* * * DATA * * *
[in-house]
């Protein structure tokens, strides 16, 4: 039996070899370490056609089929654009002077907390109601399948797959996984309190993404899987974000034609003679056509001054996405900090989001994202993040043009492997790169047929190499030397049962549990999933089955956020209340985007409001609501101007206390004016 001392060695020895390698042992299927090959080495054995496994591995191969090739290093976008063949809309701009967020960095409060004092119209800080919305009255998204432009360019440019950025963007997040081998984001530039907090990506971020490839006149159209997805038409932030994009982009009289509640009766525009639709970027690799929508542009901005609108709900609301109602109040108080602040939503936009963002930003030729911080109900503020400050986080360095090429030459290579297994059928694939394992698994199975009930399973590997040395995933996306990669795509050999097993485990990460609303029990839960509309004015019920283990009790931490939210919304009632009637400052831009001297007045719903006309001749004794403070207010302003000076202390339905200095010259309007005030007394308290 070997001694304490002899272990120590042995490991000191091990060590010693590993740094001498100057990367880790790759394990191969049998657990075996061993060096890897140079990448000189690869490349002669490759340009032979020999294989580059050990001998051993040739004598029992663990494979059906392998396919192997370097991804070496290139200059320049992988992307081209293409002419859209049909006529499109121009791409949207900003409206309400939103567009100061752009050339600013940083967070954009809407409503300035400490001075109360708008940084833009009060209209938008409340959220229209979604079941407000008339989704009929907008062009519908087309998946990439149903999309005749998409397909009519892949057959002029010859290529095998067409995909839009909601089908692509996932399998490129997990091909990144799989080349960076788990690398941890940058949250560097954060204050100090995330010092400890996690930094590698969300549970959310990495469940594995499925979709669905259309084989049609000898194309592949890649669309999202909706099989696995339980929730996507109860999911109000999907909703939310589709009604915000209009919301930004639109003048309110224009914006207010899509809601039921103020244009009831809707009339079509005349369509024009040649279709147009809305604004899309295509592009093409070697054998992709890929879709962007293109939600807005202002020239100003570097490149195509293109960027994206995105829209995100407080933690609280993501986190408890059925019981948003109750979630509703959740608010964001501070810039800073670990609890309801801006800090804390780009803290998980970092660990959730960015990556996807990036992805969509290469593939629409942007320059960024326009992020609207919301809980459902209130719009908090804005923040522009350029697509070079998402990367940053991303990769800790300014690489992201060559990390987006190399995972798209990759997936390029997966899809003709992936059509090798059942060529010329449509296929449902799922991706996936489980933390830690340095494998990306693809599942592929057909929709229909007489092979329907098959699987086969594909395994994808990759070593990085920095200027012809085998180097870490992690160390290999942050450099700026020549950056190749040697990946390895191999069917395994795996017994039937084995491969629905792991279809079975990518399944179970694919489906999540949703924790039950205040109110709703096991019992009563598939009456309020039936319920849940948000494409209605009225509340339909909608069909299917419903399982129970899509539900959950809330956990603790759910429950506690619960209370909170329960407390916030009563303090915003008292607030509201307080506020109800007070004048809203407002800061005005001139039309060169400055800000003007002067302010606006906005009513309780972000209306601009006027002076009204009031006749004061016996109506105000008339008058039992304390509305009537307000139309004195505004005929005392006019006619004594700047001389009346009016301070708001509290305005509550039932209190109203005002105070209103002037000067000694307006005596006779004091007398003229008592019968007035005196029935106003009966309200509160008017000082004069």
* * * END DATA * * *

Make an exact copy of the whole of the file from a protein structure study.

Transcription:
[in-house]
């Protein structure tokens, strides 16, 4: 039996070899370490056609089929654009002077907390109601399948797959996984309190993404899987974000034609003679056509001054996405900090989001994202993040043009492997790169047929190499030397049962549990999933089955956020209340985007409001609501101007206390004016 001392060695020895390698042992299927090959080495054995496994591995191969090739290093976008063949809309701009967020960095409060004092119209800080919305009255998204432009360019440019950025963007997040081998984001530039907090990506971020490839006149159209997805038409932030994009982009009289509640009766525009639709970027690799929508542009901005609108709900609301109602109040108080602040939503936009963002930003030729911080109900503020400050986080360095090429030459290579297994059928694939394992698994199975009930399973590997040395995933996306990669795509050999097993485990990460609303029990839960509309004015019920283990009790931490939210919304009632009637400052831009001297007045719903006309001749004794403070207010302003000076202390339905200095010259309007005030007394308290 070997001694304490002899272990120590042995490991000191091990060590010693590993740094001498100057990367880790790759394990191969049998657990075996061993060096890897140079990448000189690869490349002669490759340009032979020999294989580059050990001998051993040739004598029992663990494979059906392998396919192997370097991804070496290139200059320049992988992307081209293409002419859209049909006529499109121009791409949207900003409206309400939103567009100061752009050339600013940083967070954009809407409503300035400490001075109360708008940084833009009060209209938008409340959220229209979604079941407000008339989704009929907008062009519908087309998946990439149903999309005749998409397909009519892949057959002029010859290529095998067409995909839009909601089908692509996932399998490129997990091909990144799989080349960076788990690398941890940058949250560097954060204050100090995330010092400890996690930094590698969300549970959310990495469940594995499925979709669905259309084989049609000898194309592949890649669309999202909706099989696995339980929730996507109860999911109000999907909703939310589709009604915000209009919301930004639109003048309110224009914006207010899509809601039921103020244009009831809707009339079509005349369509024009040649279709147009809305604004899309295509592009093409070697054998992709890929879709962007293109939600807005202002020239100003570097490149195509293109960027994206995105829209995100407080933690609280993501986190408890059925019981948003109750979630509703959740608010964001501070810039800073670990609890309801801006800090804390780009803290998980970092660990959730960015990556996807990036992805969509290469593939629409942007320059960024326009992020609207919301809980459902209130719009908090804005923040522009350029697509070079998402990367940053991303990769800790300014690489992201060559990390987006190399995972798209990759997936390029997966899809003709992936059509090798059942060529010329449509296929449902799922991706996936489980933390830690340095494998990306693809599942592929057909929709229909007489092979329907098959699987086969594909395994994808990759070593990085920095200027012809085998180097870490992690160390290999942050450099700026020549950056190749040697990946390895191999069917395994795996017994039937084995491969629905792991279809079975990518399944179970694919489906999540949703924790039950205040109110709703096991019992009563598939009456309020039936319920849940948000494409209605009225509340339909909608069909299917419903399982129970899509539900959950809330956990603790759910429950506690619960209370909170329960407390916030009563303090915003008292607030509201307080506020109800007070004048809203407002800061005005001139039309060169400055800000003007002067302010606006906005009513309780972000209306601009006027002076009204009031006749004061016996109506105000008339008058039992304390509305009537307000139309004195505004005929005392006019006619004594700047001389009346009016301070708001509290305005509550039932209190109203005002105070209103002037000067000694307006005596006779004091007398003229008592019968007035005196029935106003009966309200509160008017000082004069």